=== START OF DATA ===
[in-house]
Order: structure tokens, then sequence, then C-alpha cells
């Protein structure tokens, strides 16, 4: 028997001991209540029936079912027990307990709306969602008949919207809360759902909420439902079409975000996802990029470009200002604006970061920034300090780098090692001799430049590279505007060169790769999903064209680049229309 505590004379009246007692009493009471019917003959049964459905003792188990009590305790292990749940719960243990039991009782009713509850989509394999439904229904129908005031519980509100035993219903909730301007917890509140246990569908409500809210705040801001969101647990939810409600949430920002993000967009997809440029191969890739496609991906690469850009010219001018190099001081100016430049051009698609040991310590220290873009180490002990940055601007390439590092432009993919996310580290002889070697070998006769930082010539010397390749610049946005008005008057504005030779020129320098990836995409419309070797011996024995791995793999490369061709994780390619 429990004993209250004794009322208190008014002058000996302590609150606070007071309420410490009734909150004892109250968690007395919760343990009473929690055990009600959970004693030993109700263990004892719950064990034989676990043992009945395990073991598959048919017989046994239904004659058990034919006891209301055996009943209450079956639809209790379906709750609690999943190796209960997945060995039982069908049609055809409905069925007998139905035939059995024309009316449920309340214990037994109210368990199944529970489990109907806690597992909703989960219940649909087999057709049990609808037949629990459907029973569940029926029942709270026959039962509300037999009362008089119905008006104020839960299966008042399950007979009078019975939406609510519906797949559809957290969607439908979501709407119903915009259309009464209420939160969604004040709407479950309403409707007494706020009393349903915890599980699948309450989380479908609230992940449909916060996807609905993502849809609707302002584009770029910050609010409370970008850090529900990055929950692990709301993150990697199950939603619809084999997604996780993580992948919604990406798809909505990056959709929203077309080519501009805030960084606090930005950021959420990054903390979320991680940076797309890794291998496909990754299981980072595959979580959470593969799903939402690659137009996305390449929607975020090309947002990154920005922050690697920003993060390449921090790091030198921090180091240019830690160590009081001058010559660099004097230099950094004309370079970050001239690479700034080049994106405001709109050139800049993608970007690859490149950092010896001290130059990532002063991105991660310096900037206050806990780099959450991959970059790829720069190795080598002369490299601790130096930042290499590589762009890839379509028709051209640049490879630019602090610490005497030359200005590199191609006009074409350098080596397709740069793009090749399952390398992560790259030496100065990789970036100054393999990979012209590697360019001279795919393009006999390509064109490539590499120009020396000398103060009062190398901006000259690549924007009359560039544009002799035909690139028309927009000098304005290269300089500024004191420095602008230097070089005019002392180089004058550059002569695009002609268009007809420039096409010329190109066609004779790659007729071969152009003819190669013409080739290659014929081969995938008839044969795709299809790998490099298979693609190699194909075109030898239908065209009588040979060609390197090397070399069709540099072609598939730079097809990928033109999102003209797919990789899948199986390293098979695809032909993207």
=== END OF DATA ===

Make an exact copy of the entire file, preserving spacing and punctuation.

[in-house]
Order: structure tokens, then sequence, then C-alpha cells
């Protein structure tokens, strides 16, 4: 028997001991209540029936079912027990307990709306969602008949919207809360759902909420439902079409975000996802990029470009200002604006970061920034300090780098090692001799430049590279505007060169790769999903064209680049229309 505590004379009246007692009493009471019917003959049964459905003792188990009590305790292990749940719960243990039991009782009713509850989509394999439904229904129908005031519980509100035993219903909730301007917890509140246990569908409500809210705040801001969101647990939810409600949430920002993000967009997809440029191969890739496609991906690469850009010219001018190099001081100016430049051009698609040991310590220290873009180490002990940055601007390439590092432009993919996310580290002889070697070998006769930082010539010397390749610049946005008005008057504005030779020129320098990836995409419309070797011996024995791995793999490369061709994780390619 429990004993209250004794009322208190008014002058000996302590609150606070007071309420410490009734909150004892109250968690007395919760343990009473929690055990009600959970004693030993109700263990004892719950064990034989676990043992009945395990073991598959048919017989046994239904004659058990034919006891209301055996009943209450079956639809209790379906709750609690999943190796209960997945060995039982069908049609055809409905069925007998139905035939059995024309009316449920309340214990037994109210368990199944529970489990109907806690597992909703989960219940649909087999057709049990609808037949629990459907029973569940029926029942709270026959039962509300037999009362008089119905008006104020839960299966008042399950007979009078019975939406609510519906797949559809957290969607439908979501709407119903915009259309009464209420939160969604004040709407479950309403409707007494706020009393349903915890599980699948309450989380479908609230992940449909916060996807609905993502849809609707302002584009770029910050609010409370970008850090529900990055929950692990709301993150990697199950939603619809084999997604996780993580992948919604990406798809909505990056959709929203077309080519501009805030960084606090930005950021959420990054903390979320991680940076797309890794291998496909990754299981980072595959979580959470593969799903939402690659137009996305390449929607975020090309947002990154920005922050690697920003993060390449921090790091030198921090180091240019830690160590009081001058010559660099004097230099950094004309370079970050001239690479700034080049994106405001709109050139800049993608970007690859490149950092010896001290130059990532002063991105991660310096900037206050806990780099959450991959970059790829720069190795080598002369490299601790130096930042290499590589762009890839379509028709051209640049490879630019602090610490005497030359200005590199191609006009074409350098080596397709740069793009090749399952390398992560790259030496100065990789970036100054393999990979012209590697360019001279795919393009006999390509064109490539590499120009020396000398103060009062190398901006000259690549924007009359560039544009002799035909690139028309927009000098304005290269300089500024004191420095602008230097070089005019002392180089004058550059002569695009002609268009007809420039096409010329190109066609004779790659007729071969152009003819190669013409080739290659014929081969995938008839044969795709299809790998490099298979693609190699194909075109030898239908065209009588040979060609390197090397070399069709540099072609598939730079097809990928033109999102003209797919990789899948199986390293098979695809032909993207």